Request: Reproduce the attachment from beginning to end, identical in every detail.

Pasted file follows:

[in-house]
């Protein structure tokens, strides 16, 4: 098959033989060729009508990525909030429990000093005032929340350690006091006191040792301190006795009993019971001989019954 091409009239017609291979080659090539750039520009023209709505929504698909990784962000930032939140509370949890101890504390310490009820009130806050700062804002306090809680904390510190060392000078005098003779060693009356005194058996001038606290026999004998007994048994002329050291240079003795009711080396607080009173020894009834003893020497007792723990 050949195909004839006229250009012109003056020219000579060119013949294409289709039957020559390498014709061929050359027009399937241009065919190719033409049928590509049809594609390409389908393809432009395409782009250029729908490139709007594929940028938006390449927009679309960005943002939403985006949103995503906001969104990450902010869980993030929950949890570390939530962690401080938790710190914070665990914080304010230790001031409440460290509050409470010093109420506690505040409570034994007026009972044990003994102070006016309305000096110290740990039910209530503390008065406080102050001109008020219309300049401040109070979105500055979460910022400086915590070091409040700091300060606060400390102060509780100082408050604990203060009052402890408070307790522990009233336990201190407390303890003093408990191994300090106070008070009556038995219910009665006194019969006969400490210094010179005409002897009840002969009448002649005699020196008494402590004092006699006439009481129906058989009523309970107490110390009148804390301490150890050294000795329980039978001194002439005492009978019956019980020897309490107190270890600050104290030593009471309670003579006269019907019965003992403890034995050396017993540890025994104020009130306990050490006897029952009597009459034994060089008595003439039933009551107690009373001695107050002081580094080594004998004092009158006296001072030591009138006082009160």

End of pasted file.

[in-house]
């Protein structure tokens, strides 16, 4: 098959033989060729009508990525909030429990000093005032929340350690006091006191040792301190006795009993019971001989019954 091409009239017609291979080659090539750039520009023209709505929504698909990784962000930032939140509370949890101890504390310490009820009130806050700062804002306090809680904390510190060392000078005098003779060693009356005194058996001038606290026999004998007994048994002329050291240079003795009711080396607080009173020894009834003893020497007792723990 050949195909004839006229250009012109003056020219000579060119013949294409289709039957020559390498014709061929050359027009399937241009065919190719033409049928590509049809594609390409389908393809432009395409782009250029729908490139709007594929940028938006390449927009679309960005943002939403985006949103995503906001969104990450902010869980993030929950949890570390939530962690401080938790710190914070665990914080304010230790001031409440460290509050409470010093109420506690505040409570034994007026009972044990003994102070006016309305000096110290740990039910209530503390008065406080102050001109008020219309300049401040109070979105500055979460910022400086915590070091409040700091300060606060400390102060509780100082408050604990203060009052402890408070307790522990009233336990201190407390303890003093408990191994300090106070008070009556038995219910009665006194019969006969400490210094010179005409002897009840002969009448002649005699020196008494402590004092006699006439009481129906058989009523309970107490110390009148804390301490150890050294000795329980039978001194002439005492009978019956019980020897309490107190270890600050104290030593009471309670003579006269019907019965003992403890034995050396017993540890025994104020009130306990050490006897029952009597009459034994060089008595003439039933009551107690009373001695107050002081580094080594004998004092009158006296001072030591009138006082009160």